Grape varieties are notoriously difficult to tell apart, but people like Christophe, who have worked with them all their lives, can do so at a glance. He says you need to look at the leaves and the wood. By wood he means the annual growth above the graft. Below the graft is the rootstock and will look much the same for all the varieties. He has planted examples of 5 varieties along a barn wall in his farmyard, and he explained the differences to us as follows:
CotCot - known as Malbec outside of the Loire Valley. This is the original red grape grown in the Touraine in pre-phylloxera days. Cot leaves have 3 shallow lobes, pointed teeth and an open V shaped petiolar sinus (where the stem arrives). The leaves are rough, with dark veins. The wood is brown.
Chenin blanc.Chenin Blanc - sometimes called Pineau de la Loire in the Touraine, it is one of the most iconic of the Loire Valley varieties, believed to have been brought from Hungary in the 4th century by Saint Martin. The new buds have a pinkish tinge and young leaves are downy and bronzed. Chenin blanc leaves are 3 or 5 shallow lobed with rounded teeth and a lyre shaped just overlapping petiolar sinus. The leaves are smooth, with pinkish veins. The wood is green.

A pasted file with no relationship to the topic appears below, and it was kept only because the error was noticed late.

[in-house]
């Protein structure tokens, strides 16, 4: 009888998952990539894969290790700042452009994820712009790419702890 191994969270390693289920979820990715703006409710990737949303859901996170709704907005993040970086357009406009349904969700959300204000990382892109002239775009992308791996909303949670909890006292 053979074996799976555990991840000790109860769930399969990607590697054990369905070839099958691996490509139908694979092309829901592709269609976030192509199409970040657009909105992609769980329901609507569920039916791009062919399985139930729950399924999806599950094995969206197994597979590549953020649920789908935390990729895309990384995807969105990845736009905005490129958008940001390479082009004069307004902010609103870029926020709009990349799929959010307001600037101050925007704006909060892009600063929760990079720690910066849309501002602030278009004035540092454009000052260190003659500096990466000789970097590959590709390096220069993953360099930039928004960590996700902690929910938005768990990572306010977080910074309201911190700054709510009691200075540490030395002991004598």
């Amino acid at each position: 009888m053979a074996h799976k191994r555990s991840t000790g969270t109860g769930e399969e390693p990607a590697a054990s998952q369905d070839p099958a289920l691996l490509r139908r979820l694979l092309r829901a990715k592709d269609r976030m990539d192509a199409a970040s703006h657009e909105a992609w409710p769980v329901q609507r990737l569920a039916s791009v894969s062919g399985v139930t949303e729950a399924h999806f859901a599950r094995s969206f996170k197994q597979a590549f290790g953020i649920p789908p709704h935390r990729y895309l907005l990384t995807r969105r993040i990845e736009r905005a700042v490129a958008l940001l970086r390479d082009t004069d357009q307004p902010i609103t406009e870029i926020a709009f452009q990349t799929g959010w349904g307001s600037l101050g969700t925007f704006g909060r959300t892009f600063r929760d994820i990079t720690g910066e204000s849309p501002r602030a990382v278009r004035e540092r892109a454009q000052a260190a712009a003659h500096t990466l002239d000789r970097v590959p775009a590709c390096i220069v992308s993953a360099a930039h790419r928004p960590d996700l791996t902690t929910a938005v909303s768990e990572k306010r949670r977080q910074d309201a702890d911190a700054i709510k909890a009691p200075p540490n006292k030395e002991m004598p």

Cabernet franc.Cabernet Franc - the leaves have a tooth, referred to as a 'tongue' (langue) in French, in the lateral sinuses (the deep indentations between lobes). They are large leaves, with fine veins. In the spring the young shoot tips are bronze and the undersides of the leaves downy. There are 5 deep lobes with slightly jagged wavy edges.
Sauvignon blanc.Sauvignon Blanc - the leaves are small and fairly smooth with rounded teeth and 5 fairly deep lobes and a closed lyre shaped petiolar sinus. The wood is green and the leaf veins quite fine and pale green.
Gamay.Gamay - the leaves are 3 shallow lobed, with a V shaped petiolar sinus and rounded teeth. The surface of the leaves is a bit rough, with quite fine green veins. The wood is brown.
These are the main varieties Christophe grows, in the Touraine and now the new Touraine-Chenonceaux appellations. He also grows some Pineau d'Aunis and Grolleau, both used in rosé.
Apologies to Christophe if I've got any of this wrong.